The Two Secrets to Bill Gates Completely Avoiding Estate Tax

It's no secret that Bill Gates is one of the wealthiest people on the planet. You would think that the IRS will mop up when he dies, collecting billions in estate tax to be redistributed in whatever way our government distributes it - that's another story.

While Mr. Gates has not yet contacted me to customize his estate legal documents, there is little doubt that he will take advantage of two "often little known" tax rules to minimize or completely avoid federal estate tax. While I'm sure Bill has several trusts to avoid probate and make things simple, here are the two tax rules that Bill will take advantage of:

1.    The Unlimited Marital Deduction. If Bill dies before his wife, Melinda, he will leave his estate in a way so that $0 estate tax will be paid when Bill dies. You can leave an unlimited amount of assets to your surviving spouse when you die, and no estate tax will be due (the idea is that the tax is due after the surviving spouse dies);

2.    The Estate Tax Charitable Deduction. After both Bill and Melinda die, they will leave the bulk of their estate to the Bill & Melinda Gates Foundation. Anything you leave at your death to a charity escapes the federal estate tax.

Voila! No estate tax. The richest man in the world will take advantage of two often misunderstood tax principles to avoid a tax that is specifically designed to tax the rich.

When Bill calls, I'm sure we'll have a discussion about this. Moral of this story? Make sure you take the necessary actions to protect your estate from the government. Be like Bill!

 

Don't Just Sit There! Resolve Your Estate Planning Concerns Today

    I was working with a really nice family recently out of Baton Rouge. The husband and wife came into the office to visit with me, as well as their daughter. They were referred by their financial advisor who also works out of Baton Rouge.  That financial advisor has a really good, trusting relationship with me and I’m fortunate that he entrusts his clients with me and our legal services. Nonetheless, the father was real clear about what their estate planning goals were. He said their main concern was to make sure they maintained their worth. Number two, they wanted to make sure there would be a fair distribution of their assets to their children when they pass away. And, number three, they wanted to minimize taxes.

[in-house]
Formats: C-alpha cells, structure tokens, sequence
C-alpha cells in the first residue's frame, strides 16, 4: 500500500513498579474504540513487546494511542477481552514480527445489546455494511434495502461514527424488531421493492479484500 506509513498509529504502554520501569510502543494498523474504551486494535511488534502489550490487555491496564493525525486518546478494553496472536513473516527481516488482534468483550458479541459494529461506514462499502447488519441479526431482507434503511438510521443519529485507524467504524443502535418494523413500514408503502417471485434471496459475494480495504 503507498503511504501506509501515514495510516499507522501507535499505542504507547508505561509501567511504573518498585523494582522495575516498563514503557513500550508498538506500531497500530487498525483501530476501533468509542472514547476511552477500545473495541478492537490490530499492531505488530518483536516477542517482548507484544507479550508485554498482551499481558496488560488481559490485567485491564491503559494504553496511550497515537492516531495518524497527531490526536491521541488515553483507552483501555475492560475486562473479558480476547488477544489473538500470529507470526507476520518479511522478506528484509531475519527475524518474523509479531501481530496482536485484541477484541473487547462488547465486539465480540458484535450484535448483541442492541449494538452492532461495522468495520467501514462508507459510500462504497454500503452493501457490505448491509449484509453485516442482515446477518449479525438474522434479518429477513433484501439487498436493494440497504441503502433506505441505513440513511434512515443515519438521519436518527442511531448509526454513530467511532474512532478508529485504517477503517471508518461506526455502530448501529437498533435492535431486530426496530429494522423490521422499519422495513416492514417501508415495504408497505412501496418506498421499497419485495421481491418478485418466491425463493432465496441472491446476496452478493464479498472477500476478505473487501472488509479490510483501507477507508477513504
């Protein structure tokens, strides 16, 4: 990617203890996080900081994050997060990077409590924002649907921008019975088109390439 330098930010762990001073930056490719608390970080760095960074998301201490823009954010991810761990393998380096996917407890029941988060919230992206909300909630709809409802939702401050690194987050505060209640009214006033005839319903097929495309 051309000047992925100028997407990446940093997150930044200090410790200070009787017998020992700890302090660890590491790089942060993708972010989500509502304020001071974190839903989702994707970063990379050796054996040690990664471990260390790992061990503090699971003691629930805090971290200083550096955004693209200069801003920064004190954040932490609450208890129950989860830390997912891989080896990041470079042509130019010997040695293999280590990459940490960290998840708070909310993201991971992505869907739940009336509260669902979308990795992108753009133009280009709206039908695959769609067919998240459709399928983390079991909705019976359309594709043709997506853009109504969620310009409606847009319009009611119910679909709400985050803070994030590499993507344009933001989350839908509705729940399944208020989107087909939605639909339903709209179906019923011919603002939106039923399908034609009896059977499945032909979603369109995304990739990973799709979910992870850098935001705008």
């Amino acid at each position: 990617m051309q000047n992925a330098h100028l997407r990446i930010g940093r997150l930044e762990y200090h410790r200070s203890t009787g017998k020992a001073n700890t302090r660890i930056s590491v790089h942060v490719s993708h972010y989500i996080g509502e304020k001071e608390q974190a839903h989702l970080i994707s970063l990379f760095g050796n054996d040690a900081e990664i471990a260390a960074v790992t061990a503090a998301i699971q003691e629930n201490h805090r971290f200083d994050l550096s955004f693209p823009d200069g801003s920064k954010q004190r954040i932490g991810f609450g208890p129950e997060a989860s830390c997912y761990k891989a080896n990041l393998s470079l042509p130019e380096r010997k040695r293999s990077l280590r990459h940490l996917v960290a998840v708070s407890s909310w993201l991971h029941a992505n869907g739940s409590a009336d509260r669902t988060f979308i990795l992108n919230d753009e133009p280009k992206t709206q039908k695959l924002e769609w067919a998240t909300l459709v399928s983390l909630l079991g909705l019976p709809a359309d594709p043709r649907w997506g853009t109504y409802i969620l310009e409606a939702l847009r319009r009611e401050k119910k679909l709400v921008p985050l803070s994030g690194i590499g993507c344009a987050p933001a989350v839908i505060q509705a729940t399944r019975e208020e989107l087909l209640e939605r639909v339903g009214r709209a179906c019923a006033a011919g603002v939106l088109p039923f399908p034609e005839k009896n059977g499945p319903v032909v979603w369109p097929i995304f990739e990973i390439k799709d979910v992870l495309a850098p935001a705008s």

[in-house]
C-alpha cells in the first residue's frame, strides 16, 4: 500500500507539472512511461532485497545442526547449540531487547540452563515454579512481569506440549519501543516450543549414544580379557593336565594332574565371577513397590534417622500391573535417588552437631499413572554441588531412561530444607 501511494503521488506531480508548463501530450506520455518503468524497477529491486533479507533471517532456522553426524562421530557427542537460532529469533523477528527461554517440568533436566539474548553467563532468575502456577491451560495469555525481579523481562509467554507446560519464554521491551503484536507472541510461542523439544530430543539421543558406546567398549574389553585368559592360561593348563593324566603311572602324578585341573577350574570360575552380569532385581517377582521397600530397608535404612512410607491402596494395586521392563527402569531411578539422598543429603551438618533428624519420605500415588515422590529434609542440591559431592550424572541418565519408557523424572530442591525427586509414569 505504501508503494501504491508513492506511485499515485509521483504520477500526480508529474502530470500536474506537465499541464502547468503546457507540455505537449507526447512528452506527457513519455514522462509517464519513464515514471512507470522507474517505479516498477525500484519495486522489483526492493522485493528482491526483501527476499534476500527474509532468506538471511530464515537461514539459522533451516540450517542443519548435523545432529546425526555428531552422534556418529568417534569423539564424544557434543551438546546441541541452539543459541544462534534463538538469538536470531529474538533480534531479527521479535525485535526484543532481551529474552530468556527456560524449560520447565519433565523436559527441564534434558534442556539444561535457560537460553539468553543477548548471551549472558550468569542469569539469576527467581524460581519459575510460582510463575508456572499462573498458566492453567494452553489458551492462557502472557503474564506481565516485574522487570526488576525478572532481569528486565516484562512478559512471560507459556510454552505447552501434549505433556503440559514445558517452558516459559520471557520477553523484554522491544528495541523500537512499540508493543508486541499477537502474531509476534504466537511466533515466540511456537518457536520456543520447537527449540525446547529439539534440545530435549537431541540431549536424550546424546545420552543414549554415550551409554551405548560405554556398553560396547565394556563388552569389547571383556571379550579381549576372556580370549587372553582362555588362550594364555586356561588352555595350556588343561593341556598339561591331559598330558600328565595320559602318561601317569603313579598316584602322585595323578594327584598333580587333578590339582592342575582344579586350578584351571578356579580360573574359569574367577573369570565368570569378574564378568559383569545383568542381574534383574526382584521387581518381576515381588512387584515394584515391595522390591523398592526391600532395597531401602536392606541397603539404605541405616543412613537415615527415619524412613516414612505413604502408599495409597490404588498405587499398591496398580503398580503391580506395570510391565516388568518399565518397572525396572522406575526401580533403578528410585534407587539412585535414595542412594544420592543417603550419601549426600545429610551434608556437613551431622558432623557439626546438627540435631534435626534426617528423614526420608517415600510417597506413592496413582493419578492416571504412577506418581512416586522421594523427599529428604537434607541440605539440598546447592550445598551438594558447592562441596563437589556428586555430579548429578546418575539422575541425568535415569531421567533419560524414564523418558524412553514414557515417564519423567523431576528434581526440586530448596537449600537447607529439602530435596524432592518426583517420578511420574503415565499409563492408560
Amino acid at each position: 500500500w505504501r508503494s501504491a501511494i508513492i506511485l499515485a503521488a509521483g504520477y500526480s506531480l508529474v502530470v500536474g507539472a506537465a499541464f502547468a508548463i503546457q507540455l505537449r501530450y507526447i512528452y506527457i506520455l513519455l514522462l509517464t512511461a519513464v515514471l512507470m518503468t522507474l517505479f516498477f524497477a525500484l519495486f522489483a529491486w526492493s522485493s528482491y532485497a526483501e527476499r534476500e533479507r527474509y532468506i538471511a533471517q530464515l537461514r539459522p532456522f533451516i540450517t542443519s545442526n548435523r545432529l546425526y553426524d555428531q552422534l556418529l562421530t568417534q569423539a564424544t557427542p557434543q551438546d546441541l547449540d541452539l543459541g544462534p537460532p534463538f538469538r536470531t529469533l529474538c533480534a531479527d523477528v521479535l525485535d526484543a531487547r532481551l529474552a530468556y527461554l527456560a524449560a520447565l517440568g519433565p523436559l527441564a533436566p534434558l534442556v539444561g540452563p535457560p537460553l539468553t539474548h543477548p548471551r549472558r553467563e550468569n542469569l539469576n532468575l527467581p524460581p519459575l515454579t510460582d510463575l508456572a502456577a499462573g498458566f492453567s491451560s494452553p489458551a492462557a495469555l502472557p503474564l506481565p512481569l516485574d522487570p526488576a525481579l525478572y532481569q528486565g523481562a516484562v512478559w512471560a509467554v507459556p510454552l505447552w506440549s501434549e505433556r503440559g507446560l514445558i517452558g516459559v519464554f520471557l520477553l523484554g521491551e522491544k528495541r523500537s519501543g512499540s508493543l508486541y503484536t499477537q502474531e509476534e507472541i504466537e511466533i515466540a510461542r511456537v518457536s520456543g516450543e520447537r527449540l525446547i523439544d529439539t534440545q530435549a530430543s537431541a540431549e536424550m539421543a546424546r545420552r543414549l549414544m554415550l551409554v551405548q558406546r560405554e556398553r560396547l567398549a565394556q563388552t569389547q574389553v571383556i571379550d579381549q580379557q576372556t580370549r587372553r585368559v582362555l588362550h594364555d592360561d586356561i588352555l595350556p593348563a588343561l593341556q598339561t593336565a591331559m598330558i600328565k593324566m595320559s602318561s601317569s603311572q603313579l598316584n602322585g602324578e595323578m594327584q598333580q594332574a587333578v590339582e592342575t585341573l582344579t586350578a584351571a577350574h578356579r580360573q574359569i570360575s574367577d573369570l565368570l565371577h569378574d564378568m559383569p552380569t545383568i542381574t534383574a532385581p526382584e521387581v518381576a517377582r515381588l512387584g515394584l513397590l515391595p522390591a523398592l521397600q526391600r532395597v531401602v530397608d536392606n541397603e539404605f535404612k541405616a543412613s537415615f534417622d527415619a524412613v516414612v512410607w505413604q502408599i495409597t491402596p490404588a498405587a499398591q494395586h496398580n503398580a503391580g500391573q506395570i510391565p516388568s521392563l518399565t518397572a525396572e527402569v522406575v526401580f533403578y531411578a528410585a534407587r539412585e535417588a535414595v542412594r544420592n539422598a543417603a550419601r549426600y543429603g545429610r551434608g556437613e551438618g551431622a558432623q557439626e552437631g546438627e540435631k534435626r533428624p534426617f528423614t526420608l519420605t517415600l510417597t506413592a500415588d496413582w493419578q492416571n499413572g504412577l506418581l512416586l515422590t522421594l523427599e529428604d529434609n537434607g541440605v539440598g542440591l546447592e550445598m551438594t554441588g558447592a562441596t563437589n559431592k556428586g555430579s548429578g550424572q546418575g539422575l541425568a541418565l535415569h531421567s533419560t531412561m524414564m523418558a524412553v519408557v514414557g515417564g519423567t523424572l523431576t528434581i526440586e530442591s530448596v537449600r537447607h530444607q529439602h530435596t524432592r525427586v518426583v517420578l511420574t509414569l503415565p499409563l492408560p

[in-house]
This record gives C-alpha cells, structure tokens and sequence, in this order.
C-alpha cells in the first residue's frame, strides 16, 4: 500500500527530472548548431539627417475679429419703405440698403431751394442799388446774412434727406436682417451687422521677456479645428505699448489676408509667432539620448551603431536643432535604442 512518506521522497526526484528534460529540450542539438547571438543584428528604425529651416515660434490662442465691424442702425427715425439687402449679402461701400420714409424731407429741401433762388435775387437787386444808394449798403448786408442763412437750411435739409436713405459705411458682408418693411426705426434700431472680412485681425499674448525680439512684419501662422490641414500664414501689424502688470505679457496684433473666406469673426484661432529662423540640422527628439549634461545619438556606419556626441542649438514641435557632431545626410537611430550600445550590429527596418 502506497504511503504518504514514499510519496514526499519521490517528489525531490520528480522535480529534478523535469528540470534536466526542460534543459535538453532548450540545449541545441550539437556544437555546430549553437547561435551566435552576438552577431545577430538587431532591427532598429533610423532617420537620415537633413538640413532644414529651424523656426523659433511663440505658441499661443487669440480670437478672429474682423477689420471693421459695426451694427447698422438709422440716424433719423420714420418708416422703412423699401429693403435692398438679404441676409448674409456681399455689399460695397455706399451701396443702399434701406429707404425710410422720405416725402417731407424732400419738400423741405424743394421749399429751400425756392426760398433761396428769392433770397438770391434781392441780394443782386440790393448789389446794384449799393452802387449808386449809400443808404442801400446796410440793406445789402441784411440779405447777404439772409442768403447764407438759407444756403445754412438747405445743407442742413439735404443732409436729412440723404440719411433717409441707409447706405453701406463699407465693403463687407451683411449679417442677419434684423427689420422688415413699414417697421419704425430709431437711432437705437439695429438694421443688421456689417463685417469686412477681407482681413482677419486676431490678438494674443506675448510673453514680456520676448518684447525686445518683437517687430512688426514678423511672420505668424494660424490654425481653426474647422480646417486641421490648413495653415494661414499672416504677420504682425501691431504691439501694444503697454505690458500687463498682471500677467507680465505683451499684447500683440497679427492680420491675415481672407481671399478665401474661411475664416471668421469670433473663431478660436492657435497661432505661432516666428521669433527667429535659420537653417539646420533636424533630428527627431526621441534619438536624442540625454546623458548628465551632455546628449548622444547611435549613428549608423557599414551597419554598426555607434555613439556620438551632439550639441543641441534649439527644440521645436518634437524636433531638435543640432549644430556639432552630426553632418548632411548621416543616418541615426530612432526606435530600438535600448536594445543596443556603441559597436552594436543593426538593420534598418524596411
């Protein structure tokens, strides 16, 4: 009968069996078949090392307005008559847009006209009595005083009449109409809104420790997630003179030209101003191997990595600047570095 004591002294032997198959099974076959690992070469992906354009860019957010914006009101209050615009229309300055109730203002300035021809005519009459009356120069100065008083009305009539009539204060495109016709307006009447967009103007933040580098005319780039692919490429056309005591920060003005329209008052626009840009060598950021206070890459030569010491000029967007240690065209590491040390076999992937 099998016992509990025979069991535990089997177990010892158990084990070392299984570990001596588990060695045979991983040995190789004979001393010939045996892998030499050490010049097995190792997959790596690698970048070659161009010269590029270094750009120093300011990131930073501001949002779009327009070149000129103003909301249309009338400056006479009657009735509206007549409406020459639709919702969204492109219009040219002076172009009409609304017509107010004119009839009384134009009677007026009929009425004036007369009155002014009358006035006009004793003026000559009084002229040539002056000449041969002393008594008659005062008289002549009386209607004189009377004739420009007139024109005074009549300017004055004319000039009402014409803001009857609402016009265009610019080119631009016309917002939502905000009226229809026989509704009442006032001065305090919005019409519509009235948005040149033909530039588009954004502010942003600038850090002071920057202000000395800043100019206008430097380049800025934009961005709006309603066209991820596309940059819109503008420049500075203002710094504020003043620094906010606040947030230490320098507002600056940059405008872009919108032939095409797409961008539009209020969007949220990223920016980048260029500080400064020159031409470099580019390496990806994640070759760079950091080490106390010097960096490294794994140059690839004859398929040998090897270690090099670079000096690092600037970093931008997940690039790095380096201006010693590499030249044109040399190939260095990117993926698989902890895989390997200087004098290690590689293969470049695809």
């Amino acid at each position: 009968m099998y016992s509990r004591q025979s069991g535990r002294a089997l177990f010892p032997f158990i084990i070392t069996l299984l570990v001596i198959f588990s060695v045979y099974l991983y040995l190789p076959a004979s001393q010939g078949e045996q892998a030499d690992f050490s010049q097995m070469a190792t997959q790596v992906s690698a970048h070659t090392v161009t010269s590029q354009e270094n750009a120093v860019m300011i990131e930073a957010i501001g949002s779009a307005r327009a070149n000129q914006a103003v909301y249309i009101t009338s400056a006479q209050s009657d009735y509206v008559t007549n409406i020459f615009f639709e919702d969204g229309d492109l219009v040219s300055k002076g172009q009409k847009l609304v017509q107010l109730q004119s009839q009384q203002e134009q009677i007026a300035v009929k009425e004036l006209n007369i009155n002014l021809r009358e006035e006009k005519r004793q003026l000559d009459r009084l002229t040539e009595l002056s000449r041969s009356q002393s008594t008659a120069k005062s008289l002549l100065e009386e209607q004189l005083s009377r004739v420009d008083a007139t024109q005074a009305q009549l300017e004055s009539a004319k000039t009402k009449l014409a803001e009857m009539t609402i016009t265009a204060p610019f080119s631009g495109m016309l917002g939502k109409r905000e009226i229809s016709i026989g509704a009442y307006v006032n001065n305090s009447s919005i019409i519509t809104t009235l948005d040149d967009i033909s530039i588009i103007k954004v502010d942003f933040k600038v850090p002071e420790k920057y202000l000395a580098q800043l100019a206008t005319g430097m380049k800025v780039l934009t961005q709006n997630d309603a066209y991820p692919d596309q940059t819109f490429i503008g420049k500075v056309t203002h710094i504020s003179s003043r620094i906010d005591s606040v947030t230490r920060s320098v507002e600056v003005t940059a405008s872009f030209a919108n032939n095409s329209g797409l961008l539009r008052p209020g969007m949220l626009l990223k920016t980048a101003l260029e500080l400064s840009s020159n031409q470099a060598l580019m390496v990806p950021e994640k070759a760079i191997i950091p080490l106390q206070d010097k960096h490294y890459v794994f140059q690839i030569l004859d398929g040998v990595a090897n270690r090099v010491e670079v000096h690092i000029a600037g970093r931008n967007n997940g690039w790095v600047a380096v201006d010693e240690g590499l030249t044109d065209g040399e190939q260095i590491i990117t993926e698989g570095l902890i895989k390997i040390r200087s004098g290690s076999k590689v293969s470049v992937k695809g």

So, we started talking about those things and you know, I thought to myself, he didn't bring up anything about potentially losing his assets if there was a nursing home situation. So, I brought it up and he said, “You know what? That's not something we've given a lot of thought to. It’s not something we've talked a lot about. Our plan is to stay out of the nursing home, but you never know.  If our family can’t take care of us, we might have to go into a nursing home.  So, protecting ourselves from that fits right in with our number one goal, which is maintaining our worth.”

    They own a home and a couple of pieces of rental property, and they quickly learned that if there was a nursing home situation, they would have to sell all of their rental property and use all of the proceeds to pay for those nursing home expenses -- many thousands of dollars a month. So, they were real pleased and eager to get started on setting up a plan where they could arrange things so that no additional income tax would be due.  There's not going to be any estate tax when they pass away.  Everything's going to be arranged so that if in the future, there is a nursing home situation, that rental property and their life savings will be protected. They felt good about that. We started immediately and they are well on their way to having everything in order.  So, if that's a concern of yours, the most important thing is addressing this ahead of time.  If you'd like to have a conversation with us, feel free to let us know.